Amazing collection of rare color photos of Nazi Germany taken in 1930’s Berlin by Thomas Neumann. Till this day pictures were kept in secret Norwegian archives and just recently have been uncovered for the public eye.
Today on August second, 1934, Paul von Hindenburg died. Hitler combined the offices of president and chancellor, and named himself Fuehrer.
The Night of the Long Knives or “Operation Hummingbird [Kolibri]”, or, more commonly used in Germany “Röhm-Putsch” was a purge that took place in Nazi Germany between June 30 and July 2, 1934, when the Nazi regime carried out a series of political executions. Most of those killed were members of the Sturmabteilung (SA), the paramilitary Brownshirts. At least 85 people died during the purge, although the final death toll may have been in the hundreds, and more than a thousand perceived opponents were arrested. Most of the killings were carried out by the Schutzstaffel (SS) and the Gestapo (Geheime Staatspolizei), the regime’s secret police. The purge strengthened and consolidated the support of the Reichswehr for Hitler. It also provided a legal grounding for the Nazi regime, as the German courts and cabinet quickly swept aside centuries of legal prohibition against extra-judicial killings to demonstrate their loyalty to the regime.
From 30 June through 2 July 1934, under the orders of Adolf Hitler, Ernst Roehm, along with other leaders of the Nazi paramilitary organization, the Sturmabteilungen (SA), were purged, a task given to the SS. The Night of the Long Knives was also an opportunity for Nazi leaders to purge political enemies from the right. The purge enabled the NSDAP to form an agreement with the German army, the Reichswehr, so that Hitler could declare himself Führer of Germany after President Hindenburg’s death, and attain absolute power.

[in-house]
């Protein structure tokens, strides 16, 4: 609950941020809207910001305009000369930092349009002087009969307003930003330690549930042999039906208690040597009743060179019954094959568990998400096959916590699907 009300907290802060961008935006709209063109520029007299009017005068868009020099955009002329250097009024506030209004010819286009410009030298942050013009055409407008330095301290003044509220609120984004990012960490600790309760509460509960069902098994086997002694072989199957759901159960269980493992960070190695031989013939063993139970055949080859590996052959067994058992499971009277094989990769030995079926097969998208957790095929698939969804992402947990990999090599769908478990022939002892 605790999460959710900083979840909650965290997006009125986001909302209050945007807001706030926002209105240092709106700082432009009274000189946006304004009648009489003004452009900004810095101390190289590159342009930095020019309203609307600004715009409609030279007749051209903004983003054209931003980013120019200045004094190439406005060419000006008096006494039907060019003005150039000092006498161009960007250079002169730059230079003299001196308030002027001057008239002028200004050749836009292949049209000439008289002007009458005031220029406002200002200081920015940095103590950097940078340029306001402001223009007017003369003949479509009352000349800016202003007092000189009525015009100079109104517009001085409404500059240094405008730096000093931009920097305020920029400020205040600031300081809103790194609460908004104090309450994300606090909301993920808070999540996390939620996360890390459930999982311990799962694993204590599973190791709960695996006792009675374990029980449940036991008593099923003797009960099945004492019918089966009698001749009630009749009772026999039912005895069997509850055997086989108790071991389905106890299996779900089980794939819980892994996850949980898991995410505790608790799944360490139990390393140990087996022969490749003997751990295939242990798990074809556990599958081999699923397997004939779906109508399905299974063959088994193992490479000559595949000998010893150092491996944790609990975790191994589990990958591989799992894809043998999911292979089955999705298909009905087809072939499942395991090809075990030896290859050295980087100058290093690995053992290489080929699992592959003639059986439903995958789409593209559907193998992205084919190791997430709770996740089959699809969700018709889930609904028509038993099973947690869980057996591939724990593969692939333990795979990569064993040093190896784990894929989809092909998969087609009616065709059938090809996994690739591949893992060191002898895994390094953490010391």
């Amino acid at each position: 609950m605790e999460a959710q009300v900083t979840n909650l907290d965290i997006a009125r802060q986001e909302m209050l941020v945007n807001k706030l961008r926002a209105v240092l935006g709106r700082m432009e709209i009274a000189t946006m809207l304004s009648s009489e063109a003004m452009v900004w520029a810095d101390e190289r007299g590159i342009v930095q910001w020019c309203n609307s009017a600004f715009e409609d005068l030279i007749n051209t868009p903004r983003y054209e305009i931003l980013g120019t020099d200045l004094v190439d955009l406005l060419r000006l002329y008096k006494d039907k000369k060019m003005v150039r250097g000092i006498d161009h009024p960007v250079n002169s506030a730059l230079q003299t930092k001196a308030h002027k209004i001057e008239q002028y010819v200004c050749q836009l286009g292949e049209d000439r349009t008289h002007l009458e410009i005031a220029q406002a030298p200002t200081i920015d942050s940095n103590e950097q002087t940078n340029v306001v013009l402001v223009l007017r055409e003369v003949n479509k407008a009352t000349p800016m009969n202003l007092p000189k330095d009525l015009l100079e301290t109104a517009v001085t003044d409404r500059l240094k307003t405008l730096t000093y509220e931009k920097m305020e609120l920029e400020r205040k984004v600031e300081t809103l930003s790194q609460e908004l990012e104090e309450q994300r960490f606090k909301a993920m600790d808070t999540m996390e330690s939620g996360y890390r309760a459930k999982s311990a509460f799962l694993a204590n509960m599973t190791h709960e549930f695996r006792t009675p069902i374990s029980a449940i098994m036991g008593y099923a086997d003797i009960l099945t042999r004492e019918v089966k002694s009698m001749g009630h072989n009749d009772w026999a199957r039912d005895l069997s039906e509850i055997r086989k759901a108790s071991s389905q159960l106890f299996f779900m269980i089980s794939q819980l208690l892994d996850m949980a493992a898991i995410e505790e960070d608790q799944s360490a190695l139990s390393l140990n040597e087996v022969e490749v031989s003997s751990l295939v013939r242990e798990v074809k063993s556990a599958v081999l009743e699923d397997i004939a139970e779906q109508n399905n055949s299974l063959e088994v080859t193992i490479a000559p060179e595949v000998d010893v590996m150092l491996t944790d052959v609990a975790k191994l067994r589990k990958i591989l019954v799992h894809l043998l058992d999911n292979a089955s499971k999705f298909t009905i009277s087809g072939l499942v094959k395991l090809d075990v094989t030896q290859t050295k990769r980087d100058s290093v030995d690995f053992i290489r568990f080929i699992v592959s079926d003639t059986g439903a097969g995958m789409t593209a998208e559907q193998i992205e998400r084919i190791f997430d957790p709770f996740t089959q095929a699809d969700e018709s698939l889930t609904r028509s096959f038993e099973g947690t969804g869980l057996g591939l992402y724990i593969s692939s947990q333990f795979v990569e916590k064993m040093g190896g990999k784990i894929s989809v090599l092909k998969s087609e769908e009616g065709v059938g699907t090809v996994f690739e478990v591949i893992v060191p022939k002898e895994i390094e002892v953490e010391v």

“A German mother shields the eyes of her son as they walk with other civilians past a row of exhumed bodies outside Suttrop, Germany. The bodies were those of 57 Russians killed by German SS troops and dumped in a mass grave before the arrival of troops from the U.S. Ninth Army. Soldiers of the 95th Infantry division were led by informers to the massive grave on May 3, 1945. Before burial, all German civilians in the vicinity were ordered to view the victims.”
On 10 May 1933, thousands of books by authors such as Sigmund Freud, Karl Marx, Erich Maria Remarque, Carl von Ossietzky and Kurt Tucholsky were set on fire in the public squares of many university towns. The fires had been organized by the students’ leagues, and the majority of professors took part, making it clear that there would be no opposition to the new regime from the universities..